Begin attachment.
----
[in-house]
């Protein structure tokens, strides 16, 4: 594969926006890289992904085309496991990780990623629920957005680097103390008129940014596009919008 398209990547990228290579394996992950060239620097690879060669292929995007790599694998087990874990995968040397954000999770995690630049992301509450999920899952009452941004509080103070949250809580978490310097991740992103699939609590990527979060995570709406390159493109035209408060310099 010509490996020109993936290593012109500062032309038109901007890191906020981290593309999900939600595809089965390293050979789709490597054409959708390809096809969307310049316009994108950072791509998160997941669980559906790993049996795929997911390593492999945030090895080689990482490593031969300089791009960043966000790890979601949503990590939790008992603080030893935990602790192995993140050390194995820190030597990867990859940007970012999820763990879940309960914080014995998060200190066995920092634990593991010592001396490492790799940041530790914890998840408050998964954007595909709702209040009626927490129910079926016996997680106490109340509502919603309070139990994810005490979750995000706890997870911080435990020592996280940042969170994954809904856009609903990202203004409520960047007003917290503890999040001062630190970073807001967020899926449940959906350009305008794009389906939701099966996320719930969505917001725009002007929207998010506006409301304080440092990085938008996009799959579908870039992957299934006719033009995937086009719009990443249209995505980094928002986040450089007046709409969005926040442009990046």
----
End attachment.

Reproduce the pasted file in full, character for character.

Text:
[in-house]
């Protein structure tokens, strides 16, 4: 594969926006890289992904085309496991990780990623629920957005680097103390008129940014596009919008 398209990547990228290579394996992950060239620097690879060669292929995007790599694998087990874990995968040397954000999770995690630049992301509450999920899952009452941004509080103070949250809580978490310097991740992103699939609590990527979060995570709406390159493109035209408060310099 010509490996020109993936290593012109500062032309038109901007890191906020981290593309999900939600595809089965390293050979789709490597054409959708390809096809969307310049316009994108950072791509998160997941669980559906790993049996795929997911390593492999945030090895080689990482490593031969300089791009960043966000790890979601949503990590939790008992603080030893935990602790192995993140050390194995820190030597990867990859940007970012999820763990879940309960914080014995998060200190066995920092634990593991010592001396490492790799940041530790914890998840408050998964954007595909709702209040009626927490129910079926016996997680106490109340509502919603309070139990994810005490979750995000706890997870911080435990020592996280940042969170994954809904856009609903990202203004409520960047007003917290503890999040001062630190970073807001967020899926449940959906350009305008794009389906939701099966996320719930969505917001725009002007929207998010506006409301304080440092990085938008996009799959579908870039992957299934006719033009995937086009719009990443249209995505980094928002986040450089007046709409969005926040442009990046």